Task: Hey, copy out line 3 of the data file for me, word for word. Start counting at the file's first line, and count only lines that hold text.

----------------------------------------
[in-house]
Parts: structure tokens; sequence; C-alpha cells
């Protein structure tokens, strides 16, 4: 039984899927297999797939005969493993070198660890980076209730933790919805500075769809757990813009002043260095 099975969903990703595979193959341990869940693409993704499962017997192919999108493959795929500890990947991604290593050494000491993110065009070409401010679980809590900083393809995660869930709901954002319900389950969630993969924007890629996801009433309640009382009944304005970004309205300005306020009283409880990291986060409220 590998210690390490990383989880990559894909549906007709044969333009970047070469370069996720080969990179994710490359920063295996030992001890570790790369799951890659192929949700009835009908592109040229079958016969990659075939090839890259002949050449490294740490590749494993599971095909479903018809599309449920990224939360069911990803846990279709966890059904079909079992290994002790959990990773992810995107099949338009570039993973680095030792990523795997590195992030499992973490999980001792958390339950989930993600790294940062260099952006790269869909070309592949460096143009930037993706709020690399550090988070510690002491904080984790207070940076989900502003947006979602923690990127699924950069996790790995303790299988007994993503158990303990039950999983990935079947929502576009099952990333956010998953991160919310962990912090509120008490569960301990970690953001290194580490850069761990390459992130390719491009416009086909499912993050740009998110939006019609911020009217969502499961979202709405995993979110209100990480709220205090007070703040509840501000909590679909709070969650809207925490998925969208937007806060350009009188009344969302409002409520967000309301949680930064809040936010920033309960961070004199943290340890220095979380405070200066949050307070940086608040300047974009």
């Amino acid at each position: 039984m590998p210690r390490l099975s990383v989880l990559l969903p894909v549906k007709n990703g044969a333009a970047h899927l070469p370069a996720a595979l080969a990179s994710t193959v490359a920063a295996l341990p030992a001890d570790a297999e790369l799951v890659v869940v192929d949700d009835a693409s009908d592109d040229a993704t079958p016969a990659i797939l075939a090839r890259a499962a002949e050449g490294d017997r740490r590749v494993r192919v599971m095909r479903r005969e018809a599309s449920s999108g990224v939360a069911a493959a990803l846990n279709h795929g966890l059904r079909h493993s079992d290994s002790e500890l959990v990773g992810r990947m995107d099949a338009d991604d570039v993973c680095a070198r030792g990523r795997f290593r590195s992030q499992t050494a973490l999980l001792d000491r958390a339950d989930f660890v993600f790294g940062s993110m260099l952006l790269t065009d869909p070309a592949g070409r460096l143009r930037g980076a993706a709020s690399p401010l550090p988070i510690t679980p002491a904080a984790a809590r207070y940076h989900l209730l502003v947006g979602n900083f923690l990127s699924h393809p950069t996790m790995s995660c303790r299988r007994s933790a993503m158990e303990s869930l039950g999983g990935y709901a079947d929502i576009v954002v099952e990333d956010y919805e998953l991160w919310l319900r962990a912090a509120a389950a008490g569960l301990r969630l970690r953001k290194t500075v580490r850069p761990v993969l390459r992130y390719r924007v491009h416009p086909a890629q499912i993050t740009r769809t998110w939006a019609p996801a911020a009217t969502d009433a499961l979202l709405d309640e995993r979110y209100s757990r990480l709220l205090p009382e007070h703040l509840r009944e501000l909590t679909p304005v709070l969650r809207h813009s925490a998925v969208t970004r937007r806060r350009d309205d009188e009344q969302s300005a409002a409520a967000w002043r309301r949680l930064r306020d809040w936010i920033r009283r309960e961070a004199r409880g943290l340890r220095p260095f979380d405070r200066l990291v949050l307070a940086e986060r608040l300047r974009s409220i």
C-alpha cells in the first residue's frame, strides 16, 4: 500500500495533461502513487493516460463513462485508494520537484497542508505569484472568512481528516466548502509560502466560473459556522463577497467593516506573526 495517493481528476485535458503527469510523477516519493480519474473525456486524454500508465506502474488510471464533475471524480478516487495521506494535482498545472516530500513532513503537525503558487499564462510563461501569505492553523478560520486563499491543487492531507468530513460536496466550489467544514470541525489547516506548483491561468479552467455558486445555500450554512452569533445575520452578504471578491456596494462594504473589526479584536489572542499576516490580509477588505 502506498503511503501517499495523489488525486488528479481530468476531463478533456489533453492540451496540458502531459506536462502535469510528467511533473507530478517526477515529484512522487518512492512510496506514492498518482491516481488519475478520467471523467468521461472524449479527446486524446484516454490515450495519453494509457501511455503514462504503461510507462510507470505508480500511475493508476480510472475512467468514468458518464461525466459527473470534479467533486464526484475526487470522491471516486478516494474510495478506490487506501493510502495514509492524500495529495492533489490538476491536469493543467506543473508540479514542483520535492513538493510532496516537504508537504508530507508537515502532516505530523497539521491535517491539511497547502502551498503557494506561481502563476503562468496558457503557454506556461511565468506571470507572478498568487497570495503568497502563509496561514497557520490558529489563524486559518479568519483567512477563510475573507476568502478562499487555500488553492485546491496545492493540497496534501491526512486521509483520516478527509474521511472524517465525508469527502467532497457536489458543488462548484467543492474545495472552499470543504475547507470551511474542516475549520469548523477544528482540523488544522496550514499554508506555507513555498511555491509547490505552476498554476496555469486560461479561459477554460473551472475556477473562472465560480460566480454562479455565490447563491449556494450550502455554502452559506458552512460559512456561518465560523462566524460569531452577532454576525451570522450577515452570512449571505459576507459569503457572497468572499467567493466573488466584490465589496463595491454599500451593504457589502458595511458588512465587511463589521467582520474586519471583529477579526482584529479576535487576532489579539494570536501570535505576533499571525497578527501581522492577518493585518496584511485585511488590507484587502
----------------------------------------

């Protein structure tokens, strides 16, 4: 039984899927297999797939005969493993070198660890980076209730933790919805500075769809757990813009002043260095 099975969903990703595979193959341990869940693409993704499962017997192919999108493959795929500890990947991604290593050494000491993110065009070409401010679980809590900083393809995660869930709901954002319900389950969630993969924007890629996801009433309640009382009944304005970004309205300005306020009283409880990291986060409220 590998210690390490990383989880990559894909549906007709044969333009970047070469370069996720080969990179994710490359920063295996030992001890570790790369799951890659192929949700009835009908592109040229079958016969990659075939090839890259002949050449490294740490590749494993599971095909479903018809599309449920990224939360069911990803846990279709966890059904079909079992290994002790959990990773992810995107099949338009570039993973680095030792990523795997590195992030499992973490999980001792958390339950989930993600790294940062260099952006790269869909070309592949460096143009930037993706709020690399550090988070510690002491904080984790207070940076989900502003947006979602923690990127699924950069996790790995303790299988007994993503158990303990039950999983990935079947929502576009099952990333956010998953991160919310962990912090509120008490569960301990970690953001290194580490850069761990390459992130390719491009416009086909499912993050740009998110939006019609911020009217969502499961979202709405995993979110209100990480709220205090007070703040509840501000909590679909709070969650809207925490998925969208937007806060350009009188009344969302409002409520967000309301949680930064809040936010920033309960961070004199943290340890220095979380405070200066949050307070940086608040300047974009």